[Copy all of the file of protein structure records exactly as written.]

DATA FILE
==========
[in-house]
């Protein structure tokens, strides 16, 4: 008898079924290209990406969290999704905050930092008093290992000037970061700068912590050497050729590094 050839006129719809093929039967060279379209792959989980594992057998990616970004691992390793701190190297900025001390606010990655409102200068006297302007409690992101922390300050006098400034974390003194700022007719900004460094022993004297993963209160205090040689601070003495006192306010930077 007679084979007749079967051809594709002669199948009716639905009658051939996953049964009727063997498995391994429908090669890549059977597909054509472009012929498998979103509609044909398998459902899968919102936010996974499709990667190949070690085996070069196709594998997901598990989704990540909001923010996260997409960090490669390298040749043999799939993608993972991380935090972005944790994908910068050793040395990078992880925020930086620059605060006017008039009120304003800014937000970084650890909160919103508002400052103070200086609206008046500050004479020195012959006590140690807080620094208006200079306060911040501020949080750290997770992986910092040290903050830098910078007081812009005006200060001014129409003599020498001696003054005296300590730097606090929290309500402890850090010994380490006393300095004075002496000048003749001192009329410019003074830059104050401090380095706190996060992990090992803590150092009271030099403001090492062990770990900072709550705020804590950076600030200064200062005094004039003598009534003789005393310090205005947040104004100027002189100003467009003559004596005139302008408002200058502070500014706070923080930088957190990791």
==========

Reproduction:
[in-house]
């Protein structure tokens, strides 16, 4: 008898079924290209990406969290999704905050930092008093290992000037970061700068912590050497050729590094 050839006129719809093929039967060279379209792959989980594992057998990616970004691992390793701190190297900025001390606010990655409102200068006297302007409690992101922390300050006098400034974390003194700022007719900004460094022993004297993963209160205090040689601070003495006192306010930077 007679084979007749079967051809594709002669199948009716639905009658051939996953049964009727063997498995391994429908090669890549059977597909054509472009012929498998979103509609044909398998459902899968919102936010996974499709990667190949070690085996070069196709594998997901598990989704990540909001923010996260997409960090490669390298040749043999799939993608993972991380935090972005944790994908910068050793040395990078992880925020930086620059605060006017008039009120304003800014937000970084650890909160919103508002400052103070200086609206008046500050004479020195012959006590140690807080620094208006200079306060911040501020949080750290997770992986910092040290903050830098910078007081812009005006200060001014129409003599020498001696003054005296300590730097606090929290309500402890850090010994380490006393300095004075002496000048003749001192009329410019003074830059104050401090380095706190996060992990090992803590150092009271030099403001090492062990770990900072709550705020804590950076600030200064200062005094004039003598009534003789005393310090205005947040104004100027002189100003467009003559004596005139302008408002200058502070500014706070923080930088957190990791």